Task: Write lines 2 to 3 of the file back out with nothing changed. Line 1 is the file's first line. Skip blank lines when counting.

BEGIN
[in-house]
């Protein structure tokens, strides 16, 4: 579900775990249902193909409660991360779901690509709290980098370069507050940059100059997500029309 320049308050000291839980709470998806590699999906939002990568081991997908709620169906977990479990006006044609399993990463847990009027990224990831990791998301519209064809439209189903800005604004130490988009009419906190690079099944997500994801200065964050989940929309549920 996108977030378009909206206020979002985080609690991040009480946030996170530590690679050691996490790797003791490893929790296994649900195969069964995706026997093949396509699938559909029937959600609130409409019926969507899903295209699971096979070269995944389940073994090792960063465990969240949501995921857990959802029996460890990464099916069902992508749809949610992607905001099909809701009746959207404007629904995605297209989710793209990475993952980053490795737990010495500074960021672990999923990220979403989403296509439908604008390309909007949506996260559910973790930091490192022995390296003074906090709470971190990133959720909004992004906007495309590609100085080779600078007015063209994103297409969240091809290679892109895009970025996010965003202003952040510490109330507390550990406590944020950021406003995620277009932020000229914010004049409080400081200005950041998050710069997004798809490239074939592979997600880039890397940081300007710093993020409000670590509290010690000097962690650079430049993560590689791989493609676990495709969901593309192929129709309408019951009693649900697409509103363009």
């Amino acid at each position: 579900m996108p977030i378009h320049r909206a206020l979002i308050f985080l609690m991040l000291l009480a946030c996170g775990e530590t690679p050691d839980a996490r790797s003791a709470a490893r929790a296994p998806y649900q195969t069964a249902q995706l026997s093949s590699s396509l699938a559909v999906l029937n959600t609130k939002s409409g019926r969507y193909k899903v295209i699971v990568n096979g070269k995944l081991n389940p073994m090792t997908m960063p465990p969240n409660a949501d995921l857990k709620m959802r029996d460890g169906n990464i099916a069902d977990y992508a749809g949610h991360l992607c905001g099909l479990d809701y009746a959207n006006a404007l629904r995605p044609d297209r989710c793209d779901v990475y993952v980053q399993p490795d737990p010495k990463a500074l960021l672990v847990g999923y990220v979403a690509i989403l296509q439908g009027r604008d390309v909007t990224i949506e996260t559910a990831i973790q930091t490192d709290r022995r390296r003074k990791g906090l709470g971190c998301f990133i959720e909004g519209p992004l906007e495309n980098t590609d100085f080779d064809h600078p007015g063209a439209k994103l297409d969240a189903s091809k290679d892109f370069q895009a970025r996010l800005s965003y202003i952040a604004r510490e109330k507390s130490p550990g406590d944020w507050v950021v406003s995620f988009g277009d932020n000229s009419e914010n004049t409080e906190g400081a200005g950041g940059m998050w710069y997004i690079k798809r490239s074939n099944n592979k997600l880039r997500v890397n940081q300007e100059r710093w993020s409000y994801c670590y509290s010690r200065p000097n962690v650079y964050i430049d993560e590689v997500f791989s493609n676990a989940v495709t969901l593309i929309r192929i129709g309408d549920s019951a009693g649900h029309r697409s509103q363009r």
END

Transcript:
């Protein structure tokens, strides 16, 4: 579900775990249902193909409660991360779901690509709290980098370069507050940059100059997500029309 320049308050000291839980709470998806590699999906939002990568081991997908709620169906977990479990006006044609399993990463847990009027990224990831990791998301519209064809439209189903800005604004130490988009009419906190690079099944997500994801200065964050989940929309549920 996108977030378009909206206020979002985080609690991040009480946030996170530590690679050691996490790797003791490893929790296994649900195969069964995706026997093949396509699938559909029937959600609130409409019926969507899903295209699971096979070269995944389940073994090792960063465990969240949501995921857990959802029996460890990464099916069902992508749809949610992607905001099909809701009746959207404007629904995605297209989710793209990475993952980053490795737990010495500074960021672990999923990220979403989403296509439908604008390309909007949506996260559910973790930091490192022995390296003074906090709470971190990133959720909004992004906007495309590609100085080779600078007015063209994103297409969240091809290679892109895009970025996010965003202003952040510490109330507390550990406590944020950021406003995620277009932020000229914010004049409080400081200005950041998050710069997004798809490239074939592979997600880039890397940081300007710093993020409000670590509290010690000097962690650079430049993560590689791989493609676990495709969901593309192929129709309408019951009693649900697409509103363009």
């Amino acid at each position: 579900m996108p977030i378009h320049r909206a206020l979002i308050f985080l609690m991040l000291l009480a946030c996170g775990e530590t690679p050691d839980a996490r790797s003791a709470a490893r929790a296994p998806y649900q195969t069964a249902q995706l026997s093949s590699s396509l699938a559909v999906l029937n959600t609130k939002s409409g019926r969507y193909k899903v295209i699971v990568n096979g070269k995944l081991n389940p073994m090792t997908m960063p465990p969240n409660a949501d995921l857990k709620m959802r029996d460890g169906n990464i099916a069902d977990y992508a749809g949610h991360l992607c905001g099909l479990d809701y009746a959207n006006a404007l629904r995605p044609d297209r989710c793209d779901v990475y993952v980053q399993p490795d737990p010495k990463a500074l960021l672990v847990g999923y990220v979403a690509i989403l296509q439908g009027r604008d390309v909007t990224i949506e996260t559910a990831i973790q930091t490192d709290r022995r390296r003074k990791g906090l709470g971190c998301f990133i959720e909004g519209p992004l906007e495309n980098t590609d100085f080779d064809h600078p007015g063209a439209k994103l297409d969240a189903s091809k290679d892109f370069q895009a970025r996010l800005s965003y202003i952040a604004r510490e109330k507390s130490p550990g406590d944020w507050v950021v406003s995620f988009g277009d932020n000229s009419e914010n004049t409080e906190g400081a200005g950041g940059m998050w710069y997004i690079k798809r490239s074939n099944n592979k997600l880039r997500v890397n940081q300007e100059r710093w993020s409000y994801c670590y509290s010690r200065p000097n962690v650079y964050i430049d993560e590689v997500f791989s493609n676990a989940v495709t969901l593309i929309r192929i129709g309408d549920s019951a009693g649900h029309r697409s509103q363009r």